Kenya Environmentalist and Human Rights Activist Wangari Maathai Wins 2004 Nobel Peace Prize

Kenya Environmentalist and Human Rights Activist Wangari Maathai Wins 2004 Nobel Peace Prize

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The Norwegian Nobel Committee has awarded the Nobel Peace Prize for 2004 to Wangari Maathai for her contribution to sustainable development, democracy and peace. Maathai is the first African woman to receive this prestigious award. Known both as a pioneering academic and environmental campaigner, Maathai has fought tirelessly, even against oppressive regimes, to ensure a sustainable environment and better quality of life for women and the citizens of Kenya.

In 1977, with hopes of producing sustainable wood for fuel and combating soil erosion, Maathai formed the Green Belt Movement in Kenya. Through this initiative, Maathai mobilized Kenyans, primarily women, to plant millions of trees. Over the course of thirty years, more than 30 million trees have been planted in Kenya, serving as an inspirational model for other countries, including Ethiopia, Lesotho, Malawi, Tanzania, Uganda, and Zimbabwe. In her efforts to protect the environment, Maathai was arrested several times by the government of Kenyan President Danial arap Moi. And, in 1991, Maathai was imprisoned. In 1999, Maathai suffered head injuries when attacked while planting tress in the Karura Public Forest. Maathai has been a true warrior for the environment.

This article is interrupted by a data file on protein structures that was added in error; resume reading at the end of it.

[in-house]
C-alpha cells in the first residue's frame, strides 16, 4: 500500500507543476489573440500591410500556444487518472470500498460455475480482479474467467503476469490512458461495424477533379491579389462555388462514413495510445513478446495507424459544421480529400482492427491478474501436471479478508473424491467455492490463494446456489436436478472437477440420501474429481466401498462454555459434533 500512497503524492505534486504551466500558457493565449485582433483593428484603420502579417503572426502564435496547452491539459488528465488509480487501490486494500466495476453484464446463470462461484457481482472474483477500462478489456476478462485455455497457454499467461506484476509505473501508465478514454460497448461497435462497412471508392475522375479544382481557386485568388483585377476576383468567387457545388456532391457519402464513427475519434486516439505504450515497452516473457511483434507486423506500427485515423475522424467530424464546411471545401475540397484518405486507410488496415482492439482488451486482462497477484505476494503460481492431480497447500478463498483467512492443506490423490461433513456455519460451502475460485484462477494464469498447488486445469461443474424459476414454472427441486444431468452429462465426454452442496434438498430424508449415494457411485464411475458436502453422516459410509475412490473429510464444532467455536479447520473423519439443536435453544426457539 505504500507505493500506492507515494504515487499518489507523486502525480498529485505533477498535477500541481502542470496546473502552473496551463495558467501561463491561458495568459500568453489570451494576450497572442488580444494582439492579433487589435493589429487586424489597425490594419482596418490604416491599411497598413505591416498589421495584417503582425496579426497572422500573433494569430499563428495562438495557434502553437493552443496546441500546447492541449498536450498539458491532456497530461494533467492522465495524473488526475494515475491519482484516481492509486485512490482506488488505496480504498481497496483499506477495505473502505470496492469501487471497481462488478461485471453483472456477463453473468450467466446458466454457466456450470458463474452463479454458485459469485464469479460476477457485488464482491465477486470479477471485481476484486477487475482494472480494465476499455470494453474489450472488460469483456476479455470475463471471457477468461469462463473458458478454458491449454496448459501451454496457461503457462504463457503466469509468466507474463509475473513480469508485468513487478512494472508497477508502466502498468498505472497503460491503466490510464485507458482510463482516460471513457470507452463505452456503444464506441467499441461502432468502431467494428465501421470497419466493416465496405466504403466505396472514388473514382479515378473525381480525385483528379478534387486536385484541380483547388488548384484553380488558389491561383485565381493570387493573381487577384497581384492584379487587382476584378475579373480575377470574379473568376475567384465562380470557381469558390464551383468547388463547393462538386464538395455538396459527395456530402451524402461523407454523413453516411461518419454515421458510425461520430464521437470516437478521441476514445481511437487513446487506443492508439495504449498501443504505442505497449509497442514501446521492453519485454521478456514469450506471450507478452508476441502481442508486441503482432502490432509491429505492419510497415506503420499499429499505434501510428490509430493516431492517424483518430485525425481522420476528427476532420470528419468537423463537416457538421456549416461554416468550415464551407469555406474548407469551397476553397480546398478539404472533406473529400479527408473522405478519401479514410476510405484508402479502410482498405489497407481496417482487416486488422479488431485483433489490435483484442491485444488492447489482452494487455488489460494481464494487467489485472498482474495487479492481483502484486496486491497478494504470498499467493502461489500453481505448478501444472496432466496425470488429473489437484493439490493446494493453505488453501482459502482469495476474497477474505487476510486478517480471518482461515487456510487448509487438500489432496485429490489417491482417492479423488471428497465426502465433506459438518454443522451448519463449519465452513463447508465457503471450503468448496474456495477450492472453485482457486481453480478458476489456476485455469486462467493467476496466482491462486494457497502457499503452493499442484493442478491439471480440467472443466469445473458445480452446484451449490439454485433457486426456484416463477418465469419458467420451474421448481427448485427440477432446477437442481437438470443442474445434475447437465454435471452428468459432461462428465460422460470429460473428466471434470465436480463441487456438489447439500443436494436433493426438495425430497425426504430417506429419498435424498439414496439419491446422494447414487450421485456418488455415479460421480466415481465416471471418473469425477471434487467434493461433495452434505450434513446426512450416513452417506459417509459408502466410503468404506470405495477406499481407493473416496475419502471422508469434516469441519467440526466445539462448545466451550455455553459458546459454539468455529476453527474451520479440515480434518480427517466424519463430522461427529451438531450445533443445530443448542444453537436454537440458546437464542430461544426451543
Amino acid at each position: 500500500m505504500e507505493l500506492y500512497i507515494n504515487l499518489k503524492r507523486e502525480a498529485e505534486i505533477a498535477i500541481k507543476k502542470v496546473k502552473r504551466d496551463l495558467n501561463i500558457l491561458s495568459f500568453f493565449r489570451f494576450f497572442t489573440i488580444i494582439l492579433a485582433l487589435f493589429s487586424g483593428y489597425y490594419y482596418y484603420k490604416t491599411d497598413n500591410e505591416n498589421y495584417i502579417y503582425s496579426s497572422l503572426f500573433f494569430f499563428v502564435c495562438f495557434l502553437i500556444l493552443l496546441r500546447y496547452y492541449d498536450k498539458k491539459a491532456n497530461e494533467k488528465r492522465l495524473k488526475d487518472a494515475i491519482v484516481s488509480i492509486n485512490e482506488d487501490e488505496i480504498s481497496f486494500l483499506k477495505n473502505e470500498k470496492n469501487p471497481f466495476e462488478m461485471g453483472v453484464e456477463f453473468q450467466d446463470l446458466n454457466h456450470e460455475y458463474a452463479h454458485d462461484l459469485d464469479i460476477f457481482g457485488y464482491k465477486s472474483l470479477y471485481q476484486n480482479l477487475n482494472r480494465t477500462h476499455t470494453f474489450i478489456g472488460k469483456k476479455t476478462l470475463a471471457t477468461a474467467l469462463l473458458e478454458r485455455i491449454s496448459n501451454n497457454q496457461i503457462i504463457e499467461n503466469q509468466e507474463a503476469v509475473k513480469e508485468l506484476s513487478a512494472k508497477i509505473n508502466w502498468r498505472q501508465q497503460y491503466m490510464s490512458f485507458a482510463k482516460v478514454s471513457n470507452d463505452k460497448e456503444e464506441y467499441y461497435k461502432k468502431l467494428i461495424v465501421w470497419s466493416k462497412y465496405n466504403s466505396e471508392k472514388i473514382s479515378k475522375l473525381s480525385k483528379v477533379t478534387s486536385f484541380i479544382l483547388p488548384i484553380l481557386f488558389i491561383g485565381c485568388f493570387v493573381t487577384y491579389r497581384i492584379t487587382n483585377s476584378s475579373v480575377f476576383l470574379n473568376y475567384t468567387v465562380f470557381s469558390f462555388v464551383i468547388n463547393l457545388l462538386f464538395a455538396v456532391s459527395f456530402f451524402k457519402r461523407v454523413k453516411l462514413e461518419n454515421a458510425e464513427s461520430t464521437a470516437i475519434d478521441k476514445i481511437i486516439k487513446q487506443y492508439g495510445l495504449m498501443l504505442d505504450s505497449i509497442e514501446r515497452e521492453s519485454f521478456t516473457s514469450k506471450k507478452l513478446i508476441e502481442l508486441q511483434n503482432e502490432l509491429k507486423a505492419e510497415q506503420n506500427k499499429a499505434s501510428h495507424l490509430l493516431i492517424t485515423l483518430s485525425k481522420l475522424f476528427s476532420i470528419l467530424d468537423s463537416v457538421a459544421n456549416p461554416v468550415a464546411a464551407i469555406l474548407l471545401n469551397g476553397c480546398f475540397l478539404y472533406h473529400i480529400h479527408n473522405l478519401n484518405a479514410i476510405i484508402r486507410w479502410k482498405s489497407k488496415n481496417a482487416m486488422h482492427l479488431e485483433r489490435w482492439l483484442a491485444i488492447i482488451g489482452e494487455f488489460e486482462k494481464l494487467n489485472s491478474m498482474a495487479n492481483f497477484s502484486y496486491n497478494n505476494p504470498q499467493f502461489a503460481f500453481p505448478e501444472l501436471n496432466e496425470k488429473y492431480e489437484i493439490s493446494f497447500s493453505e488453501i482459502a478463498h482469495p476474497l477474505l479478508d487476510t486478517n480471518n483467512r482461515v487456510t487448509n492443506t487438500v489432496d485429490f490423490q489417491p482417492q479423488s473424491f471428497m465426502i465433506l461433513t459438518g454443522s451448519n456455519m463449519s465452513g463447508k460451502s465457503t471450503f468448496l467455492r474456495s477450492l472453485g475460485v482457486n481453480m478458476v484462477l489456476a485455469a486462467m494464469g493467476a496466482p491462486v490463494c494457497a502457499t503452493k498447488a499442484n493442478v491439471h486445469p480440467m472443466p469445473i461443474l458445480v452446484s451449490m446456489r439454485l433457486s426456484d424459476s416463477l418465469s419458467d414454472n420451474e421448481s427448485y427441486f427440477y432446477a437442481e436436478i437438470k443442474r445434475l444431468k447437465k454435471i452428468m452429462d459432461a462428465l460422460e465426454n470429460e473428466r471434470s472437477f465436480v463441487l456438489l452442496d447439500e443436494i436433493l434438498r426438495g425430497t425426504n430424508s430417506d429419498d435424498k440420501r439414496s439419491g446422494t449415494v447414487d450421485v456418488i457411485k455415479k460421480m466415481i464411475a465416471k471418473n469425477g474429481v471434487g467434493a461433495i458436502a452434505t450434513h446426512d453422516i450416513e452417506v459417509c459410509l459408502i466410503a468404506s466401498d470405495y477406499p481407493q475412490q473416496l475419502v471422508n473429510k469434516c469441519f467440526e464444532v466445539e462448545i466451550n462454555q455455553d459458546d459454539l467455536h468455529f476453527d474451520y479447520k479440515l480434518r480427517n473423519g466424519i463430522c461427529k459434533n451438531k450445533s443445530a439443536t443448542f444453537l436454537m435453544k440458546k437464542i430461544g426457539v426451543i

"I've admired Professor Maathai for many years. Not only has she made significant contributions to Africa's environment, but she has also inspired women to be at the forefront of conservation. Her work has helped to inspire our work at AWF," said Dr. Helen Gichohi, Vice President for Program, African Wildlife Foundation.

After many political battles, including an attempt to run for President, in 2002, Maathai was elected to Parliament. She was named Deputy Minister in the Ministry of Environment, Natural Resources Wildlife in January 2003.

Born in Nyeri, Kenya in 1940, Maathai pursued a higher education, a rarity for girls in rural Kenya. Maathai became the first woman in East and Central Africa to earn a doctorate degree, earning a degree in Biological Sciences from Mount St. Scholastica College in Atchison, Kansas in 1964; a Master of Science from the University of Pittsburgh, and a Ph.D. from the University of Nairobi.